5 Ways Green Tea Can Benefit Your Mind and Body (Besides the Necessary Caffeine Fix)
Tea. We all take it differently. Splash a drop of milk in (that’ll be a plant-based one for us), a teaspoon of sugar, strong and black with the teabag left in, a strainer packed with mint leaves. If you’re an avid Tik Toker you might even try popping it in the microwave.
But when it comes to looking after your health, the king of the teas, by far, is a simple, fresh green. The difference between green and black tea, besides colour and taste, is in the manufacturing process. Fermentation transforms the colour and flavour of black tea, while green tea remains unprocessed and retains its colour as a result.
Green tea is also grown in higher altitudes, like the mountainous regions of East Asia. High-quality green tea is still picked by hand, and these teas are thought to have a sweeter, more robust taste. Here we take a look at the benefits of drinking green tea, from its abundance of antioxidants to its brain boosting power.
Green Tea: The Best Caffeine Fix
Now, green tea does contain caffeine, so those who are sensitive to the stimulant need to be careful. There is around 30 mg of caffeine per cup in green tea, much less than the average of around 100 mg in a cup of coffee. Up to 400 mg of caffeine a day is the general recommended safety guideline, so you’re unlikely to surpass that drinking green tea alone.
The caffeine isn’t as fast releasing either, so you don’t get that sharp high that people get from coffee. Tea is also rich in the amino acid L-theanine which balances out the caffeine hit (which is why we also include the partnership in our Boost cognitive supplements). The result is a much more stable buzz, free from the jitters and headaches associated with drinking coffee.
5 Benefits From Drinking Green Tea
Packed Full Of Goodness
While most will be drinking green tea for that relaxed but stimulating effect, there’s also a ton more benefits. Firstly, green tea is packed full of bioactive compounds, chemicals found in plants and certain foods that create actions within the body that promote good health.
Polyphenols are probably the best known of these, and green tea is particularly rich in a set called flavanols, anti-oxidants which fine-tune the functioning of cells and can protect against chronic health problems. It’s also worth-noting here that a splash of milk can counter-act these benefits, as it decreases the antioxidant capacity in tea.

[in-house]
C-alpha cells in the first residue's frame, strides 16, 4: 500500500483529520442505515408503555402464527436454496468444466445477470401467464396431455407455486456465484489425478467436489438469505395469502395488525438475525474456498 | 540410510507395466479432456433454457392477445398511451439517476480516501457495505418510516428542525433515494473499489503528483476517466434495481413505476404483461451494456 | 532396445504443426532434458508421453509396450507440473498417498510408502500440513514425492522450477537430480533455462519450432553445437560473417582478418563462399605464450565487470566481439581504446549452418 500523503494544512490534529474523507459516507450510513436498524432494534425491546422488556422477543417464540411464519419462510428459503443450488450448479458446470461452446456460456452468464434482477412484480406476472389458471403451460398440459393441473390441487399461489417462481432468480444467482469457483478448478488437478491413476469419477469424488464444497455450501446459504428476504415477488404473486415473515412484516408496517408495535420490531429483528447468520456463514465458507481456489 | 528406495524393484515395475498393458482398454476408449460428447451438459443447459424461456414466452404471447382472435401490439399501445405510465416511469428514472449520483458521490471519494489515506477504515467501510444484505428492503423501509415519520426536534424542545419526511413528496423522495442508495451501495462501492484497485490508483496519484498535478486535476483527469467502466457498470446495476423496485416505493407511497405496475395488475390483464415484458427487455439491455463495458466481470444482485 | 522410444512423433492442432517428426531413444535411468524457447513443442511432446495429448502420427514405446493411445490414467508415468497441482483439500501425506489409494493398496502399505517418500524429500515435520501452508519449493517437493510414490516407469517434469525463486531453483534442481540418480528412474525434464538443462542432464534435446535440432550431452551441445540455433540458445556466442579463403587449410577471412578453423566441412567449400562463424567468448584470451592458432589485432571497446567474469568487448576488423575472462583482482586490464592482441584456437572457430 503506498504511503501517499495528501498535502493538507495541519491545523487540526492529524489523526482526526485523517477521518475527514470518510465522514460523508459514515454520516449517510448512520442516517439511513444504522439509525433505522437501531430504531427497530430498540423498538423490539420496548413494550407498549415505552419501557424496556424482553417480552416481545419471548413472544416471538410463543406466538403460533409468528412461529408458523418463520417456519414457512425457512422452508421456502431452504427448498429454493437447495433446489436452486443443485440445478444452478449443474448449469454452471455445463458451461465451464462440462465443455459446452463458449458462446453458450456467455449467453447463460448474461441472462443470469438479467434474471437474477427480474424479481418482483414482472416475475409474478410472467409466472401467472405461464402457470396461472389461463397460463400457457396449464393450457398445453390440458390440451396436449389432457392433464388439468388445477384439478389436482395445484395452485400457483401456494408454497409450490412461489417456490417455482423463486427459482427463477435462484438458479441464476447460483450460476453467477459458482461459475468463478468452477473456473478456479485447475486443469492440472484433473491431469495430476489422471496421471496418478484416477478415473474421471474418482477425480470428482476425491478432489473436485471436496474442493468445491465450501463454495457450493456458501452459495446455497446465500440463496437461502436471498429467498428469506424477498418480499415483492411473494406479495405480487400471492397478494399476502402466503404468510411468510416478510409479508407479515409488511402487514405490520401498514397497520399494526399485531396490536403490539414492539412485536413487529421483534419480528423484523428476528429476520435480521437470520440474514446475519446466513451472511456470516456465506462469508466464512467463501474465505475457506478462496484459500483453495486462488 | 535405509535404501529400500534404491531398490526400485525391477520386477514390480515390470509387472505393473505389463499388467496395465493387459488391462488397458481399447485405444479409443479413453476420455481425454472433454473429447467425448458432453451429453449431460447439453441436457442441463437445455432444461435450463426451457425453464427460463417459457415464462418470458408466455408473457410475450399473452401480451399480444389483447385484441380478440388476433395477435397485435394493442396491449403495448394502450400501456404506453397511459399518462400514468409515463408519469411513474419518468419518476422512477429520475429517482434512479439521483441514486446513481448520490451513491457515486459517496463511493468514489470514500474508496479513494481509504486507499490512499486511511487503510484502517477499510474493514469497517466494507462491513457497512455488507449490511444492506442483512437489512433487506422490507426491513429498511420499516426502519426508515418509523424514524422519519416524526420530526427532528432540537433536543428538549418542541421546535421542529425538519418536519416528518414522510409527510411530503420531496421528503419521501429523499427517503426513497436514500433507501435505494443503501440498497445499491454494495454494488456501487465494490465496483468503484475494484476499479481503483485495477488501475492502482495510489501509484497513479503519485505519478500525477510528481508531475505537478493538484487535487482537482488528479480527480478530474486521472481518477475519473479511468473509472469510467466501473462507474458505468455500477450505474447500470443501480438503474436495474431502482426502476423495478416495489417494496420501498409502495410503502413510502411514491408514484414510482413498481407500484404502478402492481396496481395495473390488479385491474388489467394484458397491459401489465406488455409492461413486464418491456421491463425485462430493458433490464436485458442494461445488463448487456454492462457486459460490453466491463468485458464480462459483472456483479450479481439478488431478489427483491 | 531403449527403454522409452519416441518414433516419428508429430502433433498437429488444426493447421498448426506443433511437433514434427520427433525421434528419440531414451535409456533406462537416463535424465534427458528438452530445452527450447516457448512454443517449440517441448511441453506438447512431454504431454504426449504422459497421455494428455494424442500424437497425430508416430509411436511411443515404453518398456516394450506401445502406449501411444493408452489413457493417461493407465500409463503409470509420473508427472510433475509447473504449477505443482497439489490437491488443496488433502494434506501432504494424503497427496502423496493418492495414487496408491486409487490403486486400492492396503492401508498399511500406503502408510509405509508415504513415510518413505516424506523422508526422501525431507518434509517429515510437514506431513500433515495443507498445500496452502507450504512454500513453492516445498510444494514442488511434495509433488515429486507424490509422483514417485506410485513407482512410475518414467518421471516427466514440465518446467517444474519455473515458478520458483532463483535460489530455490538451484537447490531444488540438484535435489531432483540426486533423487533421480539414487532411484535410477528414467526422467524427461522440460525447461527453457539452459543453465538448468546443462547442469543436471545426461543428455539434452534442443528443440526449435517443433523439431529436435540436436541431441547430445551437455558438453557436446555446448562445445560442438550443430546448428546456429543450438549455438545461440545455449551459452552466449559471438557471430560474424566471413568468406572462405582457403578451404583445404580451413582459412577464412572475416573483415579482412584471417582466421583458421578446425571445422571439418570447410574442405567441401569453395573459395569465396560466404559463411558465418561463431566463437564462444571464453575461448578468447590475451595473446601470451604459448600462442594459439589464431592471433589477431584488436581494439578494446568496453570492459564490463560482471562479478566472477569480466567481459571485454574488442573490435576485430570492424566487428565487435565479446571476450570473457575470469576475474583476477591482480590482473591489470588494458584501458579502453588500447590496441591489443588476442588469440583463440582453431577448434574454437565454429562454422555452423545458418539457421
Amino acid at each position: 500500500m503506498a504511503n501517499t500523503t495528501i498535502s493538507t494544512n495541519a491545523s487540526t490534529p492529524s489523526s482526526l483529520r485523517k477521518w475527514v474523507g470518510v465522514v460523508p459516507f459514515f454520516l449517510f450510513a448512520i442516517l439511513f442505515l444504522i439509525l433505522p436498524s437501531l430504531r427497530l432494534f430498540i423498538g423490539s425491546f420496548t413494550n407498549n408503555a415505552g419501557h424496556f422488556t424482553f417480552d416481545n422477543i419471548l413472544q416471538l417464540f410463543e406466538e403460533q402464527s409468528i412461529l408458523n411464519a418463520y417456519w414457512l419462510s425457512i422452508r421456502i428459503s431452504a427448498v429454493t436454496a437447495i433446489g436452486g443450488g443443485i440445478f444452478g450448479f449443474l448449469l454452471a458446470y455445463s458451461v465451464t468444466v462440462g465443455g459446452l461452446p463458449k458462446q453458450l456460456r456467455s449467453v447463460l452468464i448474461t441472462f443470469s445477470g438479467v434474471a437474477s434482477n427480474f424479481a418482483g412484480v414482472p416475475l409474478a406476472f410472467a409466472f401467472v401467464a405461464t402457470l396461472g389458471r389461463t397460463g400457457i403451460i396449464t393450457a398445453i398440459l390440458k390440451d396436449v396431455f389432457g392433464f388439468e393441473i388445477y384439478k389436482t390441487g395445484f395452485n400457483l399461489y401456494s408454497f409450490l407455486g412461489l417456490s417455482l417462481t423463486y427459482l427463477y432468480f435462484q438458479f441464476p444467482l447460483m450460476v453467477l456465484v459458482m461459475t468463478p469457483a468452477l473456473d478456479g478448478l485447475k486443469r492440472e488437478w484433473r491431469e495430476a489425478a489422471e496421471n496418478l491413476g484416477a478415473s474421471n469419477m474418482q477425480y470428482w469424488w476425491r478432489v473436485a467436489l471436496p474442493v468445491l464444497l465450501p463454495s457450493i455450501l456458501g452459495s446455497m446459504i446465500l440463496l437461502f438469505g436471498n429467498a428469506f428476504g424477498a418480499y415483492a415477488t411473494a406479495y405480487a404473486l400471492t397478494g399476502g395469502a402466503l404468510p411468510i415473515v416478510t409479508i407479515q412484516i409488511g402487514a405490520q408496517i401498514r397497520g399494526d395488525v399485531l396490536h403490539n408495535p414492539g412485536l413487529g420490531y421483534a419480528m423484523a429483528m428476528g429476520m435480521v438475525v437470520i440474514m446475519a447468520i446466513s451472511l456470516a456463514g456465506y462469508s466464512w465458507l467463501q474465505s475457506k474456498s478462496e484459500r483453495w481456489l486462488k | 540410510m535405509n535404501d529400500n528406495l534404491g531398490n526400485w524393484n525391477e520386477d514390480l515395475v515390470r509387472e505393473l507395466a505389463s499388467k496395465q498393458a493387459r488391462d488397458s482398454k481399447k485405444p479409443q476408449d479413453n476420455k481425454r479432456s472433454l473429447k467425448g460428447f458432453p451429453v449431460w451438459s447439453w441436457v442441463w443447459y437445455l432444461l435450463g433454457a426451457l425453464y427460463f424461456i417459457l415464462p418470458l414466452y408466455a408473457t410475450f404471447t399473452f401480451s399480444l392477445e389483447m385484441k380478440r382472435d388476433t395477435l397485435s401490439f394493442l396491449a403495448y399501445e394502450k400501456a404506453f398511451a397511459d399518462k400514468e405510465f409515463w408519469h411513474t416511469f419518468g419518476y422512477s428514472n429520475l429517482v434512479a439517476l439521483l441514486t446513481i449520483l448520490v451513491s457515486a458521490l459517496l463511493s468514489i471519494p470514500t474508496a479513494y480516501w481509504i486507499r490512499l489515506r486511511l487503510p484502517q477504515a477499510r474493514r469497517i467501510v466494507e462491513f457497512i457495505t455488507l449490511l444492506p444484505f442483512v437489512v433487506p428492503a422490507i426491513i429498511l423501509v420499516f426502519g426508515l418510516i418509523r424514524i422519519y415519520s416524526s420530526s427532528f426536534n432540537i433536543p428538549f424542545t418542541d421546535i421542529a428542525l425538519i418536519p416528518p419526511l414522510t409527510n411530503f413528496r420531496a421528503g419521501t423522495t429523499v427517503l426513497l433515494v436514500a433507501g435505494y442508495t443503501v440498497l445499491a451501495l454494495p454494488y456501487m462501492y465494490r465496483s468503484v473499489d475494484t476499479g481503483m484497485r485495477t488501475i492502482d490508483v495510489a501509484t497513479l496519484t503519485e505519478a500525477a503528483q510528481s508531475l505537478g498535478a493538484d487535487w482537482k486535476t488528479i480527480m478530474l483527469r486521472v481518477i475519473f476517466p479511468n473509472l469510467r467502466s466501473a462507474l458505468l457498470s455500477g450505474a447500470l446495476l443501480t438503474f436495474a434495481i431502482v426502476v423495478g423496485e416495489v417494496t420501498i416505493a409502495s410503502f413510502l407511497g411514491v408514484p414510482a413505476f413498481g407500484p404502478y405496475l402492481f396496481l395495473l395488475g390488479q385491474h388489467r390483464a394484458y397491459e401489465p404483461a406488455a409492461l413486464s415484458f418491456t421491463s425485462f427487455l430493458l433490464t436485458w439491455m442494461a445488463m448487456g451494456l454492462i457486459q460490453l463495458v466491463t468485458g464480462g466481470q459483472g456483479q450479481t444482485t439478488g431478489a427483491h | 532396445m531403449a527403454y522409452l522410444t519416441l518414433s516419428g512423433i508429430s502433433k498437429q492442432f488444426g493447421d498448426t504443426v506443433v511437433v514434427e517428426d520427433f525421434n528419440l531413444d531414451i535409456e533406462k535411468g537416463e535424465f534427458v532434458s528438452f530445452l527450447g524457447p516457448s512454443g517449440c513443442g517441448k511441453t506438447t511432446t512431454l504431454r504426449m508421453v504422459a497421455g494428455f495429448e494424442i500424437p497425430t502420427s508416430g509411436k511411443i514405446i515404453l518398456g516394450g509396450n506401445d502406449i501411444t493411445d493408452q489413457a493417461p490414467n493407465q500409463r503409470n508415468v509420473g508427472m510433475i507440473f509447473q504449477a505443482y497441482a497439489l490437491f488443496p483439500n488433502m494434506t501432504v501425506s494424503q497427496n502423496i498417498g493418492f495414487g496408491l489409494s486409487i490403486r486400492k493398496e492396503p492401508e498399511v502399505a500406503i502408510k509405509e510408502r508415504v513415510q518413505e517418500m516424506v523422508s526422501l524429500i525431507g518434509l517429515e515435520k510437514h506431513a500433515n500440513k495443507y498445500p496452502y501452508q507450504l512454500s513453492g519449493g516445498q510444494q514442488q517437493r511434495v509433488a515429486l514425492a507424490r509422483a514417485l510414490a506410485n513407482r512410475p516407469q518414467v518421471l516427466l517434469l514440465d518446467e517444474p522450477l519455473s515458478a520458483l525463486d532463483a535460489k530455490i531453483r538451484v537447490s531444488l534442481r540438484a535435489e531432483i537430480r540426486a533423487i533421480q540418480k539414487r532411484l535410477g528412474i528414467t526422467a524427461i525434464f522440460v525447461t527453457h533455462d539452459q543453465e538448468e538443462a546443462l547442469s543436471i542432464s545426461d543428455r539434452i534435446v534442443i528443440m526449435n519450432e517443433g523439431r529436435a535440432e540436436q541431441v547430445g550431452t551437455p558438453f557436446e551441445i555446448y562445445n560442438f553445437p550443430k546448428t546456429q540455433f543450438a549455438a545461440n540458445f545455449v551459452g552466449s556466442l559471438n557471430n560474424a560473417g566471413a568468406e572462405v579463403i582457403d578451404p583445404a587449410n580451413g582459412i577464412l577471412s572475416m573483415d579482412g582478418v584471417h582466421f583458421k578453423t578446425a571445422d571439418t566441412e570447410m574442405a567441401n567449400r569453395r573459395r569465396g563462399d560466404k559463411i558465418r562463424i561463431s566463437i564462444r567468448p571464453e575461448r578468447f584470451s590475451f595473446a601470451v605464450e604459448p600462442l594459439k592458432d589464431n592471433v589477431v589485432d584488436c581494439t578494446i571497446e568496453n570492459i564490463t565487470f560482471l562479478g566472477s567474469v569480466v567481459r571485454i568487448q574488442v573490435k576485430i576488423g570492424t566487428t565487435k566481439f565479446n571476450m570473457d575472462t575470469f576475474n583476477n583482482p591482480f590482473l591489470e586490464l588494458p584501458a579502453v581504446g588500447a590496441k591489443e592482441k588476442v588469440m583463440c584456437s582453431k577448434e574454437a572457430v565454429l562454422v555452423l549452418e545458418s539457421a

A Fat Burning Boost
Research from Rutgers University, found that one of the main antioxidants in tea, Epigallocatechin gallate (EGCG), can inhibit an enzyme that breaks down the hormone norepinephrine.
Primarily released as part of the body’s response to stress, norepinephrine affects the way the brain pays attention and responds to events. But it also triggers fat burning. So, when EGCG inhibits this particular enzyme, the amount of norepinephrine increases, and fat breakdown is promoted.
All the anti-oxidants in green tea also work to reduce inflammation by safely interacting with free radicals and terminating the chain reaction before vital molecules are damaged. This makes them invaluable in tackling a number of chronic diseases.
A comprehensive review from Harvard University found that women who drank green tea had around a 30 percent lower risk of developing breast cancer, while a study published in the American Journal of Epidemiology observed that men drinking green tea had a lower risk of advanced prostate cancer.
And these disease-busting abilities don’t just stop at cancer. By increasing the antioxidant capacity in your blood, green tea in turn protects bad cholesterol particles from oxidation, which is one of the main reasons for heart disease later in life. In fact, a study from Tohoku University found that green tea drinkers had a 31 percent lower risk of dying from a cardiovascular disease.
Keeping The Brain Sharp In Later Life
As well as keeping your body fighting fit, green tea could also have a beneficial effect on your brain as it ages. A 2019 study from the National University of Singapore found that participants who consumed tea at least four times a week had brain regions that were “interconnected in a more efficient way” than those who did not drink tea.
Better organised brain regions are associated with healthy cognitive function, which protects against age-related decline.
An earlier study published Journal of Nutrition, Health & Aging supported these findings, showing that drinking tea was associated with a significantly lower risk of dementia.
Hold The Key To A Longer Life
It should be no surprise to find then that all of these green tea benefits will lead to a healthier, longer life for those aficionados among us. A population-based study of 14,001 people aged between 65 and 84 years old, found that those who drank green tea were 76 percent less likely to die during the six-year period the study was undertaken.
And so while we might all be stuck in our ways when it comes to our tea choices, it’s hard to beat a cup for the long list of health benefits that come with every sip.